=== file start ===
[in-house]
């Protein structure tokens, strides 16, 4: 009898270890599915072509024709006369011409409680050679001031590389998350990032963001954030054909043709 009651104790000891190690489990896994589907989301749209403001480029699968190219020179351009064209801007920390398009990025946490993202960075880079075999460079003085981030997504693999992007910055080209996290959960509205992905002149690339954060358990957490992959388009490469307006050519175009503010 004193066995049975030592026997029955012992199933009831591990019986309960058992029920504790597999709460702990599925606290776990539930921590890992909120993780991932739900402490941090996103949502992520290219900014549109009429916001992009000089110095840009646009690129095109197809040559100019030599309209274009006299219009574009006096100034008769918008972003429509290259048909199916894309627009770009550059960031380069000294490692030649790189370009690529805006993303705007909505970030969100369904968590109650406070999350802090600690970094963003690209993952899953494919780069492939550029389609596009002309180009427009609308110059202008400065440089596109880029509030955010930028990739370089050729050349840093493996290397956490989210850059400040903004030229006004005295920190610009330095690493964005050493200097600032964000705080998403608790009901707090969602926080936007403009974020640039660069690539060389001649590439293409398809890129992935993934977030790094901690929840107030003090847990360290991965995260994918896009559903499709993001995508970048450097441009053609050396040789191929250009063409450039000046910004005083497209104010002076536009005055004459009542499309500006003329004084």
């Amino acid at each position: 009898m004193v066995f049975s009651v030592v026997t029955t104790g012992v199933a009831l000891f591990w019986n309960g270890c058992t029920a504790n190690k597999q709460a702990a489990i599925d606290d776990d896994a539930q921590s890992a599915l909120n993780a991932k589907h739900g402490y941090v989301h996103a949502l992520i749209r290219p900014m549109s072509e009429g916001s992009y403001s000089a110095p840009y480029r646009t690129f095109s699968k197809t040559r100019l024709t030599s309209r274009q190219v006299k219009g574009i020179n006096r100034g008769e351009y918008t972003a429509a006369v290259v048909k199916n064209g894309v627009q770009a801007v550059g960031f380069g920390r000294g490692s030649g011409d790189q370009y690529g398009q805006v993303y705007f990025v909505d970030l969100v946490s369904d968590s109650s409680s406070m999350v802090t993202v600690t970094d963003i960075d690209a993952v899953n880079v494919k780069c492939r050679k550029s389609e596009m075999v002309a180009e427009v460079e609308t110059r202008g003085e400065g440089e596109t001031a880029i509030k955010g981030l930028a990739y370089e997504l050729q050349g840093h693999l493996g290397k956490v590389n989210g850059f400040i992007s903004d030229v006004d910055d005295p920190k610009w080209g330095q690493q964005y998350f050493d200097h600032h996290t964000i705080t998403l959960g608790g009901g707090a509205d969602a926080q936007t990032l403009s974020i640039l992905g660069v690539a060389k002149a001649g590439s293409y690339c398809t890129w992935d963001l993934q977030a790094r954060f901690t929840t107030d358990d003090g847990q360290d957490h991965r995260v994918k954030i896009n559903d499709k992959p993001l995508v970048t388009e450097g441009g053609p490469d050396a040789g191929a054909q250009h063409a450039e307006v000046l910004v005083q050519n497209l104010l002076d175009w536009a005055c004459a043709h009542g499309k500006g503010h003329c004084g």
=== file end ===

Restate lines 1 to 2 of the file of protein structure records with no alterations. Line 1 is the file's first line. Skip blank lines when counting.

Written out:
[in-house]
């Protein structure tokens, strides 16, 4: 009898270890599915072509024709006369011409409680050679001031590389998350990032963001954030054909043709 009651104790000891190690489990896994589907989301749209403001480029699968190219020179351009064209801007920390398009990025946490993202960075880079075999460079003085981030997504693999992007910055080209996290959960509205992905002149690339954060358990957490992959388009490469307006050519175009503010 004193066995049975030592026997029955012992199933009831591990019986309960058992029920504790597999709460702990599925606290776990539930921590890992909120993780991932739900402490941090996103949502992520290219900014549109009429916001992009000089110095840009646009690129095109197809040559100019030599309209274009006299219009574009006096100034008769918008972003429509290259048909199916894309627009770009550059960031380069000294490692030649790189370009690529805006993303705007909505970030969100369904968590109650406070999350802090600690970094963003690209993952899953494919780069492939550029389609596009002309180009427009609308110059202008400065440089596109880029509030955010930028990739370089050729050349840093493996290397956490989210850059400040903004030229006004005295920190610009330095690493964005050493200097600032964000705080998403608790009901707090969602926080936007403009974020640039660069690539060389001649590439293409398809890129992935993934977030790094901690929840107030003090847990360290991965995260994918896009559903499709993001995508970048450097441009053609050396040789191929250009063409450039000046910004005083497209104010002076536009005055004459009542499309500006003329004084």